It’s Who You Know: If You Need a Job, You Need LinkedIn

One of my dream jobs is to work for Disney, and back in the spring, I used the job search function on LinkedIn to find the perfect opening. LinkedIn surveyed the Disney job site as well as all the job sites to present me with the opportunity. Using LinkedIn, I then noticed that I had a contact who worked at Disney. I clicked on the link, and lo and behold, it was a former student of mine. And he worked in the same department where I applied! He walked my resume to the hiring manager immediately, and I obtained an interview and became a finalist for the position. That’s the magic of LinkedIn.

LinkedIn brings together the two most powerful resources for job hunting: your network and a comprehensive listing of all jobs from the Internet. No other online resource combines these together into a search utility that also allows the user to draw on their existing networks to obtain a job. And as we all know, it’s who you know that counts as much as what opportunities you become aware of when you’re looking for your next job.

In other article posted here, I have explained how to use LinkedIn for networking in your area of expertise and how to establish yourself as an expert for recruiters and potential customers. This is a more passive use of LinkedIn for job purposes. Below I will describe how to use LinkedIn more proactively for a job search.

First, what LinkedIn can and cannot do. LinkedIn is the number one professional networking site on the Internet, referenced by over 70 percent of employers when they are making professional hires. It is an excellent tool for those who are professionals in law, business, and technology. However, it is not yet too useful for retail, fashion, or the creative professions such as artists, producers, and writers. A friend of mine currently is creating that online networking site, but it is not operable just yet.

Here is my ten step guide on how to use LinkedIn for effective job hunting:

1. Create a full LinkedIn profile complete with detailed job descriptions and QUANTIFIABLE results under each employer. Then ask one person from each employer to recommend your work on LinkedIn. Recommendations are critical. Be sure to use targeted key words that a recruiter or employer would use to search for someone in your profession.

2. Add as many people possible to your network. The key is to add useful people who have large business networks. Do not add every classmate or friend who works at the Olive Garden or the Gap. Save them for Facebook. They are not going to help you too much if you are looking for a job as a computer programmer. One way to expand your network is to use the “Add Contacts” tab and then upload your address book from Outlook, Yahoo, Google or Hotmail.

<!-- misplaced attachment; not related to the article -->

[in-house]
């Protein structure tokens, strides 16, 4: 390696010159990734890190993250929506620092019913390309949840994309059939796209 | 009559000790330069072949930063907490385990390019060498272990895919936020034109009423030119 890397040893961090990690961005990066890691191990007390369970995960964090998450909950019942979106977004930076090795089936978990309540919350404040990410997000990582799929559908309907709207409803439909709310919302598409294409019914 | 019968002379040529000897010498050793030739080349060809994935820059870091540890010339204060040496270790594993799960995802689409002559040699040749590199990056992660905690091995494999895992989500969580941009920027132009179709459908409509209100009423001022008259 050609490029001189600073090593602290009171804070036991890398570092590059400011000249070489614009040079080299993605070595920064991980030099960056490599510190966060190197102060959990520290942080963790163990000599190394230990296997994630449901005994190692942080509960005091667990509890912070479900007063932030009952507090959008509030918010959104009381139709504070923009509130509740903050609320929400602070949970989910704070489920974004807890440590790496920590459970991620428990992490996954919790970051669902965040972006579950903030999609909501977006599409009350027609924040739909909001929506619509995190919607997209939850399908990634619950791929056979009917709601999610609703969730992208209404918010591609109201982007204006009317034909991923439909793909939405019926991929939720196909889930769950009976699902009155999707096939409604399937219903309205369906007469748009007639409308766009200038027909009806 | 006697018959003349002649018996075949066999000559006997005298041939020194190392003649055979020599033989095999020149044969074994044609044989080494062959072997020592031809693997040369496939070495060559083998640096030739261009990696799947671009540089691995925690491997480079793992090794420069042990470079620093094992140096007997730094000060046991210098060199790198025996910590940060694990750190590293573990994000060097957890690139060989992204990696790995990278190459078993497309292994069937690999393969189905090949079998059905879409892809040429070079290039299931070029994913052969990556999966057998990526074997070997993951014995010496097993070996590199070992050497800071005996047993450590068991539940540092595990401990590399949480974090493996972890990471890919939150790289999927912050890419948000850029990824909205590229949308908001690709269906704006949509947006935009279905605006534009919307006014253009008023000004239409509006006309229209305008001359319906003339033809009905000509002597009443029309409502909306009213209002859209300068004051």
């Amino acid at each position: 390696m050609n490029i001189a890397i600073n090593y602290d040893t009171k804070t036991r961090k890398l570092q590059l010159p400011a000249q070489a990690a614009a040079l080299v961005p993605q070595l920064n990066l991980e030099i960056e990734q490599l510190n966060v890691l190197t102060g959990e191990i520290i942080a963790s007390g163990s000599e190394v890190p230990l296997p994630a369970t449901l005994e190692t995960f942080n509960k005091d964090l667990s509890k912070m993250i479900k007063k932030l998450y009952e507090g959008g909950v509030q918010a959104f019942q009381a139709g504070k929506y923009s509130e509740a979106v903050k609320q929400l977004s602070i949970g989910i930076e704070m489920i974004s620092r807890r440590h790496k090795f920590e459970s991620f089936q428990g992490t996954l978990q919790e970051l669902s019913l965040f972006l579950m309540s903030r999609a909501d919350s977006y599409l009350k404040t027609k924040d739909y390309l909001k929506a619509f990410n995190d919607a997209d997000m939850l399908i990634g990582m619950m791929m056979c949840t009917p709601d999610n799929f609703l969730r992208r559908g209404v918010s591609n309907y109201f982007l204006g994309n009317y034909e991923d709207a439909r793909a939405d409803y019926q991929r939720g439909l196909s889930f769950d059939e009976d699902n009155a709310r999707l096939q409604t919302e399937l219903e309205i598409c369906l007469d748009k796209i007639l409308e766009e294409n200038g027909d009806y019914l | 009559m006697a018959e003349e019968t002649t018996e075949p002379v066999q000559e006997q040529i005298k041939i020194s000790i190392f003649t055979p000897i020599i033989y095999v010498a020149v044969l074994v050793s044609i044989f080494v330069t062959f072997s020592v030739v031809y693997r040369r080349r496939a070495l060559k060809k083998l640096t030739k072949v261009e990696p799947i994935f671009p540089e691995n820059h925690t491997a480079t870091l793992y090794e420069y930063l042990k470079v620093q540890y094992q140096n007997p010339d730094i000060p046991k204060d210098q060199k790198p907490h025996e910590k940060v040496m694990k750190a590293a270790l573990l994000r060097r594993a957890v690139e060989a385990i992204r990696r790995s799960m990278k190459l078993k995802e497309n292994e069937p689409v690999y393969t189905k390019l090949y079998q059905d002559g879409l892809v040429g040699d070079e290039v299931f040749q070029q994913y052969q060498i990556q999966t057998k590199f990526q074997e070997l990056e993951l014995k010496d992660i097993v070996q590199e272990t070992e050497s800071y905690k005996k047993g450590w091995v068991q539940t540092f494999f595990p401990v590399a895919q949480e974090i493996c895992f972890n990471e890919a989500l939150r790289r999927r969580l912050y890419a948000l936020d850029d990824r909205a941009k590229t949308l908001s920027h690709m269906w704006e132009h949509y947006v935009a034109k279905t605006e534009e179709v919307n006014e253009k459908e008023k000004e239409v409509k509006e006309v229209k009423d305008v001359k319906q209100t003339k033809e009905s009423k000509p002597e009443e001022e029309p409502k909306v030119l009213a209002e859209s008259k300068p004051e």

3. Now click on the “Jobs” tab at the very top of the LinkedIn screen.

4. Enter a keyword for your search and your zip code. You also can use the Advanced Search once you have run this basic search to further narrow down your results.

5. The first set of results you will see are exclusive to LinkedIn. There may be none or just a few. But the ones that are there are high quality and often exclusive to the site.

6. Then click on the tab “web”. Lo and behold, you now have before you a comprehensive listing of all jobs available on the Internet including those from job sites such as Indeed, Career Builders, and Monster. There is no need to search beyond LinkedIn — it all is right here for you.

7. Once you have found a job of interest, note the right hand side of the page where LinkedIn informs you if someone in your network works for that employer, or if you know someone who does (2nd or 3rd degree network). Click on the link to see who you know, and then drop them a message asking for their assistance in getting your name or profile to the hiring manager. Do this BEFORE you send a resume.

8. If you find a 2nd or 3rd degree contact at the employer, click on the “get introduced” link where LinkedIn allows you to write the 2nd degree contact as well as the person in your network to establish the connection.

9. Read the job listing and then apply using the employer’s application.

10. Pray. Network. Take a run. Have a glass of wine. Sleep.

That is how you establish a professional network on LinkedIn that will serve you in finding a job and for a lifetime of business and meaningful relationships to serve your great purpose in the world.


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